"To most ordinary folk this will sound very odd indeed. For many footballers, it is an average Saturday night. The racehorse, though, engages in these antics without fear of paternity suits, palimony actions, or tabloid kiss-and-tell stories under the banner, 'The scent of my cheap leather saddle turned him on.' . . . No wonder footballers are instinctively jealous of horses."

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Player power

One of the celebrities in town for the Breeders' Cup was golfer and horse breeder Gary Player, who gave a glowing endorsement for the 2010 World Cup, to be staged in his native South Africa.

"The stadiums they are building are some of the best stadiums in the world," Player said. "The infrastructure is going to be phenomenal. . . . Because of the African music and the stadiums, it's going to be a ripper of a success."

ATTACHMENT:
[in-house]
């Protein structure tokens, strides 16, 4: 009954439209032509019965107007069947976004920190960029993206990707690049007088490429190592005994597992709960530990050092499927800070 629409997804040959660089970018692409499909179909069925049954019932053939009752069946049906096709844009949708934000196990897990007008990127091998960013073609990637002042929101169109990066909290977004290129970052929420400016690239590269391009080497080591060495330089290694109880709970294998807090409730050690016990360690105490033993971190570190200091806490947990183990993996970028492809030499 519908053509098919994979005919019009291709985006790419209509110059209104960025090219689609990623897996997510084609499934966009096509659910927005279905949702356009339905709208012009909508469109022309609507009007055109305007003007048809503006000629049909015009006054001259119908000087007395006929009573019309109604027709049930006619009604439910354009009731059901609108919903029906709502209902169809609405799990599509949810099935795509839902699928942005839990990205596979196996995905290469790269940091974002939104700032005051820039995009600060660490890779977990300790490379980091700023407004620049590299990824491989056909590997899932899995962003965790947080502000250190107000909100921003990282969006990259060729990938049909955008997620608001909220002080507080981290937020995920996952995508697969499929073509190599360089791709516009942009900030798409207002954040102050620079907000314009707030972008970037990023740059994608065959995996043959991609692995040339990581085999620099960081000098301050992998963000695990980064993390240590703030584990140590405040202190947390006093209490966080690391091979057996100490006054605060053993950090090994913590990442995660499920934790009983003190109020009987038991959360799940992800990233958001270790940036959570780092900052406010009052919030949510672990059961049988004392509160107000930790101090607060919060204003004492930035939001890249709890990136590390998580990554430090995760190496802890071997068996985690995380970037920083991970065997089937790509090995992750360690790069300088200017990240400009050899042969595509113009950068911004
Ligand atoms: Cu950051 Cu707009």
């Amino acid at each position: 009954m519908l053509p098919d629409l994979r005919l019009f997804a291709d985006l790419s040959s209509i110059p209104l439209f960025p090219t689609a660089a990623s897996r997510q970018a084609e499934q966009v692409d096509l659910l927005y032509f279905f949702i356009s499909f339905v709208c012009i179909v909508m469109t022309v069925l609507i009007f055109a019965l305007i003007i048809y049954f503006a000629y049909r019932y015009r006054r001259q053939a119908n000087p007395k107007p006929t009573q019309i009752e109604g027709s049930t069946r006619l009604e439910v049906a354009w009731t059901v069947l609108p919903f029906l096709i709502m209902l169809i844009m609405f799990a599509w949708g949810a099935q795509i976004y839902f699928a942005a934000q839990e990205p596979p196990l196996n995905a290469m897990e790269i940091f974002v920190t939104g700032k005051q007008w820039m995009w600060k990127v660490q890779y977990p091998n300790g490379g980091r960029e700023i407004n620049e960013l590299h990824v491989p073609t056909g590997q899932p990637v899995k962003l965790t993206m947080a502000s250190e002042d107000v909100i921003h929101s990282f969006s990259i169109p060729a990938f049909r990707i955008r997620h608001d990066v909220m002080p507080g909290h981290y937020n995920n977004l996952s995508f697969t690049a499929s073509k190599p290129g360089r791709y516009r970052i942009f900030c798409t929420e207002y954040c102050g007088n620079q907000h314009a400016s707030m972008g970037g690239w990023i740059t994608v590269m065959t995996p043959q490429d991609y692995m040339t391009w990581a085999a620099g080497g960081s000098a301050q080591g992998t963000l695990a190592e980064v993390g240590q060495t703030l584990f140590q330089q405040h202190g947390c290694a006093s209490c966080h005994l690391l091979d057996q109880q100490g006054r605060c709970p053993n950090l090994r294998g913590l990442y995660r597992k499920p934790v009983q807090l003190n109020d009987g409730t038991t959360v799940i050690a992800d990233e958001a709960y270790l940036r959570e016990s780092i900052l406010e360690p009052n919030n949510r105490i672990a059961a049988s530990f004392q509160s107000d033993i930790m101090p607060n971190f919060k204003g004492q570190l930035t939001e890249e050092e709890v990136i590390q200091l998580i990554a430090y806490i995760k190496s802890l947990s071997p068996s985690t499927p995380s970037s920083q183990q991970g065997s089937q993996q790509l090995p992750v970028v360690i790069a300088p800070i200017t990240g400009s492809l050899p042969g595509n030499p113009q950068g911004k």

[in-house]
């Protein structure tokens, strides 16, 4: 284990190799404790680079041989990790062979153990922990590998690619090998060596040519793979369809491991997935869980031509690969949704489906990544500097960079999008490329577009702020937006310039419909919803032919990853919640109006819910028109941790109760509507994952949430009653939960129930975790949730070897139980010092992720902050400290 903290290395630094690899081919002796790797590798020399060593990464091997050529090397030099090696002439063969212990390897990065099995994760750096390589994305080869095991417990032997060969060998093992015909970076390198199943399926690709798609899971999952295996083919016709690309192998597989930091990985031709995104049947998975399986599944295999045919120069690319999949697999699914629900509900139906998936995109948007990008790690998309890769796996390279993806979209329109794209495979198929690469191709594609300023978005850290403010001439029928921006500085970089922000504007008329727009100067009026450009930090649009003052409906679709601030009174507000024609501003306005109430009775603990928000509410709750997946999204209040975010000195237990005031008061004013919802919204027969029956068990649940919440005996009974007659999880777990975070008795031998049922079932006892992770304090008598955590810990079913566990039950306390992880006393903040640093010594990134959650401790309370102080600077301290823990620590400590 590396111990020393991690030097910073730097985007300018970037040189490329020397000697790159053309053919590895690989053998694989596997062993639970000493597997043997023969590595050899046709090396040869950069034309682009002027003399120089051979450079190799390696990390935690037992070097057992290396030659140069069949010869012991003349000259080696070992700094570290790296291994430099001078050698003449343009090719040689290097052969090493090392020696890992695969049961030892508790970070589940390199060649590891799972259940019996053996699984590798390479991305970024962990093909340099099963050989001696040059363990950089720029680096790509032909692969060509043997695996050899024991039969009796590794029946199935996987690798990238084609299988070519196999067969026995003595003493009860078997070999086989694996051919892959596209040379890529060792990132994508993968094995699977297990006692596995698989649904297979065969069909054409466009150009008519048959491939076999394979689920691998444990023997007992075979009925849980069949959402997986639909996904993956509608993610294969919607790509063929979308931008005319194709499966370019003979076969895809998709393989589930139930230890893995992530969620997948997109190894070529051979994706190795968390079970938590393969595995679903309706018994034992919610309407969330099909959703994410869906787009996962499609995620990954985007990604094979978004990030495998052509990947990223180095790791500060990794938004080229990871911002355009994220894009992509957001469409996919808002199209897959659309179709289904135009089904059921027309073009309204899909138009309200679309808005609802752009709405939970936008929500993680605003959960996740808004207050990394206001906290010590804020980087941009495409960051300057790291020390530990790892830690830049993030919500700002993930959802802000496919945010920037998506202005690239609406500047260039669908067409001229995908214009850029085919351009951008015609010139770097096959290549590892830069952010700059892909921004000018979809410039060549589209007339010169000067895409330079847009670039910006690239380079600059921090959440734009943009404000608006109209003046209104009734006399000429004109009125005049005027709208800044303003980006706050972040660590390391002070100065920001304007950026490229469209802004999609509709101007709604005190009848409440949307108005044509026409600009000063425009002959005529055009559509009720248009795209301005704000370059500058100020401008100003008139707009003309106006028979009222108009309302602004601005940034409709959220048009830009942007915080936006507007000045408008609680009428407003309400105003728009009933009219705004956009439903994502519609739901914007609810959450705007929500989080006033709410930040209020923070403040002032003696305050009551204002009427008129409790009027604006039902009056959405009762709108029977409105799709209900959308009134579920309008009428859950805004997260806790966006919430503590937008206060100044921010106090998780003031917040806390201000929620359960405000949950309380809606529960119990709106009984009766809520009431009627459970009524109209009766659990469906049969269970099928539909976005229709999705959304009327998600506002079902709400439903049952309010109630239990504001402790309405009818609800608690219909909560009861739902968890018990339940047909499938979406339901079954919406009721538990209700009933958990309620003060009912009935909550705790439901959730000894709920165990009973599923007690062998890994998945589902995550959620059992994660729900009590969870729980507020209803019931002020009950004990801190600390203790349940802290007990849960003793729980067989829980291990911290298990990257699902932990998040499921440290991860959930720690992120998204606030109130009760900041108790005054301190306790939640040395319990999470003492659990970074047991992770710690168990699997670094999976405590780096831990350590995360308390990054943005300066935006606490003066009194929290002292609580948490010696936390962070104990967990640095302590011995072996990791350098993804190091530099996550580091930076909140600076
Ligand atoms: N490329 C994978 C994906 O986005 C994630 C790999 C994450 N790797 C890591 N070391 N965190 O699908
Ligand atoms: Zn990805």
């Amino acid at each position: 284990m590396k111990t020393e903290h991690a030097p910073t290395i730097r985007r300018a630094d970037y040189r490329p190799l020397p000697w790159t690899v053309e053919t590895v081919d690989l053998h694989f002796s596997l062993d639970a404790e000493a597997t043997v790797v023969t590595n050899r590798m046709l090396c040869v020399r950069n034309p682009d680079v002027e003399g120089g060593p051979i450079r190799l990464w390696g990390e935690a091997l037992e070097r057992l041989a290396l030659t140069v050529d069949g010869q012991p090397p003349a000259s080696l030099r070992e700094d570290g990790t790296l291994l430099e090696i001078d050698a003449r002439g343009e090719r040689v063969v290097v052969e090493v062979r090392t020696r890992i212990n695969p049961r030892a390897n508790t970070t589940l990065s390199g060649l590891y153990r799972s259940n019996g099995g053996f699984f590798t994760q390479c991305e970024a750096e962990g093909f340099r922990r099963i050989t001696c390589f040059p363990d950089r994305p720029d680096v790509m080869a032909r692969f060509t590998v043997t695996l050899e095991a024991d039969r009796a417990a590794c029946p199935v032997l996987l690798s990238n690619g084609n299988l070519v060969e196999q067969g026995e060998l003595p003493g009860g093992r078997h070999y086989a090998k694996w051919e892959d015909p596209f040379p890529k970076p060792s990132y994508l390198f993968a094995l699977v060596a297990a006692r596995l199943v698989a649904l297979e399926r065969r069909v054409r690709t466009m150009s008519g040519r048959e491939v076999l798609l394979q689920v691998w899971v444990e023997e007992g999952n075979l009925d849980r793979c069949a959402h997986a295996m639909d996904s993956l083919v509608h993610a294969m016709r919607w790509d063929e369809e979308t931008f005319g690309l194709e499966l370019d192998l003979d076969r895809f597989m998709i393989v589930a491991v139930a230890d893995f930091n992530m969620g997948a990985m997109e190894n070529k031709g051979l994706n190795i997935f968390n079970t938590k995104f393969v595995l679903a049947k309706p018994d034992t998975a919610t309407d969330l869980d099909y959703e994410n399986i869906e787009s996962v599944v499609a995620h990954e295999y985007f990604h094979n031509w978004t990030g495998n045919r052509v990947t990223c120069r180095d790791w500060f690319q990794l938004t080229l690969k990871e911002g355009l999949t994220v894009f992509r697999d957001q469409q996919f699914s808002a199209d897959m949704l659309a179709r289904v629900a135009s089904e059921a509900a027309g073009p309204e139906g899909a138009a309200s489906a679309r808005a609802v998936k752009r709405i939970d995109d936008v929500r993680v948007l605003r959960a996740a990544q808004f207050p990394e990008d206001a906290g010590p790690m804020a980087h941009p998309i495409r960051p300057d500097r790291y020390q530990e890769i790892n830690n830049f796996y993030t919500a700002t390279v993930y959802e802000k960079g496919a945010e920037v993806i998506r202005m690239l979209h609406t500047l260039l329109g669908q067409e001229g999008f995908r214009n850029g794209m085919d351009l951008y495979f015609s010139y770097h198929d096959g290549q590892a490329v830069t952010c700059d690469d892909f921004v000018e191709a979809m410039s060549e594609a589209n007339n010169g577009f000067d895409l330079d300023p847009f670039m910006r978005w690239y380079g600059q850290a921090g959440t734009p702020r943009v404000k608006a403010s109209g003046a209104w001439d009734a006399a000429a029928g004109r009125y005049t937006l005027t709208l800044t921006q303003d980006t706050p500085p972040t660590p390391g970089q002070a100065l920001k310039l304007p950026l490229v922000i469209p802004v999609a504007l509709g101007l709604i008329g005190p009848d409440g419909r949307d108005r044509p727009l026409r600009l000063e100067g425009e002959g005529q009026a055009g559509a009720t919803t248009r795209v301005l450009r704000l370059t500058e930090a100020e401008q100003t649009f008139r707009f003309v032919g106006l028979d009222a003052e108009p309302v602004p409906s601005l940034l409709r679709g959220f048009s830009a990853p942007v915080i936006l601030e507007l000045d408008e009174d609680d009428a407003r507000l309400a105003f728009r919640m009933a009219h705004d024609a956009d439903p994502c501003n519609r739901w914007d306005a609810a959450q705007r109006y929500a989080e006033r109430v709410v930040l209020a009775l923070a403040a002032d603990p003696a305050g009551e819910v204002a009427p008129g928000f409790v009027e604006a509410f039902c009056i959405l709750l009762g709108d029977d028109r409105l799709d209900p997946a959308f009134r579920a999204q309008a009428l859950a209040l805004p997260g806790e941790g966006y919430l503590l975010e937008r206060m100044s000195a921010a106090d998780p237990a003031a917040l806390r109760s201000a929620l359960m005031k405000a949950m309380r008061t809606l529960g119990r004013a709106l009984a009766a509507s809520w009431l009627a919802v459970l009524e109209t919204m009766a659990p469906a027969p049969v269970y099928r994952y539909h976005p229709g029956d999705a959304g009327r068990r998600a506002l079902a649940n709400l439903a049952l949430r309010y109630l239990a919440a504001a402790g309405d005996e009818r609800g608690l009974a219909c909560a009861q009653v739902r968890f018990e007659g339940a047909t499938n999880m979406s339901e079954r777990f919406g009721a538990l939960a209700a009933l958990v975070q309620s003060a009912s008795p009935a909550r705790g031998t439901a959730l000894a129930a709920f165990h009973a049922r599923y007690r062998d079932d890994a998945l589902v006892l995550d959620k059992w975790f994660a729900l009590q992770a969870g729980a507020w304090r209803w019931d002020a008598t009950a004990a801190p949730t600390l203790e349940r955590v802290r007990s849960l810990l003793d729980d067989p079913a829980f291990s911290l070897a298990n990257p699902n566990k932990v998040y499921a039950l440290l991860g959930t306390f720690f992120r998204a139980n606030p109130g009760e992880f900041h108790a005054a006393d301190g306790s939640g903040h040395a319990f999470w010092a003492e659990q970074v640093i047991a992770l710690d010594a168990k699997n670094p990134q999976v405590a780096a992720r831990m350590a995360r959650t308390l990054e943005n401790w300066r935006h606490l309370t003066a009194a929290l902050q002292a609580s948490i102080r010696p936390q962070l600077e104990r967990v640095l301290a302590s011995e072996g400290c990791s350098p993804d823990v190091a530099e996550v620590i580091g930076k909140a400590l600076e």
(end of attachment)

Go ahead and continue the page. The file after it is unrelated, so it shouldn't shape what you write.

Player, 74, said he is a Manchester United supporter and that he hoped to attend some World Cup games.

"I'm a big soccer fan. It's the biggest sport in the world, isn't it? I love soccer. I captained the first team at school [King Edwards in Johannesburg]. It's a big thing for our country."

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In Beckhamland

Ronaldo might well become the world's next sporting billionaire, after Tiger Woods, but David Beckham's ability to rake in dollars shows no sign of slowing down.

According to figures released in England, the Galaxy midfielder's income from his Footwork Productions company rose 91% in 2008 and earned him $16.5 million from personal sponsorships.

That is on top of the $6.5 million the Galaxy pays Beckham in salary to another of his companies, Brand Beckham, and the income he receives from MLS merchandising ventures and his co-endorsements with his wife, Victoria.

Not bad work if you can get it.

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Handbags and jack

Jack Warner's wife, Maureen, won't be keeping that $380 designer handbag that she received from England's 2018 World Cup bid committee. She would probably like to, but hubby says no.